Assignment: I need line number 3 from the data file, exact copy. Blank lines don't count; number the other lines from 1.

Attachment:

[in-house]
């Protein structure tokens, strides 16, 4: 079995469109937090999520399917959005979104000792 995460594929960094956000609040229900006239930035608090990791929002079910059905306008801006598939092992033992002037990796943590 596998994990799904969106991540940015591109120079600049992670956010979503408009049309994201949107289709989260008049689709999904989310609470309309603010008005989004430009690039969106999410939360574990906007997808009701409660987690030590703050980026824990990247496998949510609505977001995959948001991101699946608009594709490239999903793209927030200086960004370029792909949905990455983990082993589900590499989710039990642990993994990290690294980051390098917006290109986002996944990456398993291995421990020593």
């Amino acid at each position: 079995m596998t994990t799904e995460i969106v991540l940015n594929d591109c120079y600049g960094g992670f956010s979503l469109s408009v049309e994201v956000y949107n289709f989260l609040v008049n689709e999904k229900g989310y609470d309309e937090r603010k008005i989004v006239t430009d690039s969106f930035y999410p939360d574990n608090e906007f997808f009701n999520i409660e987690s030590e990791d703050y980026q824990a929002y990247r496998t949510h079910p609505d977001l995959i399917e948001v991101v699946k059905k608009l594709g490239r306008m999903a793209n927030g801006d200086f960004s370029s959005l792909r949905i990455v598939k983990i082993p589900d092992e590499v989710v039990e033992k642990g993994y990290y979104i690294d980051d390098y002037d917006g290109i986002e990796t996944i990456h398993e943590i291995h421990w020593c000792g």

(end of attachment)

């Amino acid at each position: 079995m596998t994990t799904e995460i969106v991540l940015n594929d591109c120079y600049g960094g992670f956010s979503l469109s408009v049309e994201v956000y949107n289709f989260l609040v008049n689709e999904k229900g989310y609470d309309e937090r603010k008005i989004v006239t430009d690039s969106f930035y999410p939360d574990n608090e906007f997808f009701n999520i409660e987690s030590e990791d703050y980026q824990a929002y990247r496998t949510h079910p609505d977001l995959i399917e948001v991101v699946k059905k608009l594709g490239r306008m999903a793209n927030g801006d200086f960004s370029s959005l792909r949905i990455v598939k983990i082993p589900d092992e590499v989710v039990e033992k642990g993994y990290y979104i690294d980051d390098y002037d917006g290109i986002e990796t996944i990456h398993e943590i291995h421990w020593c000792g």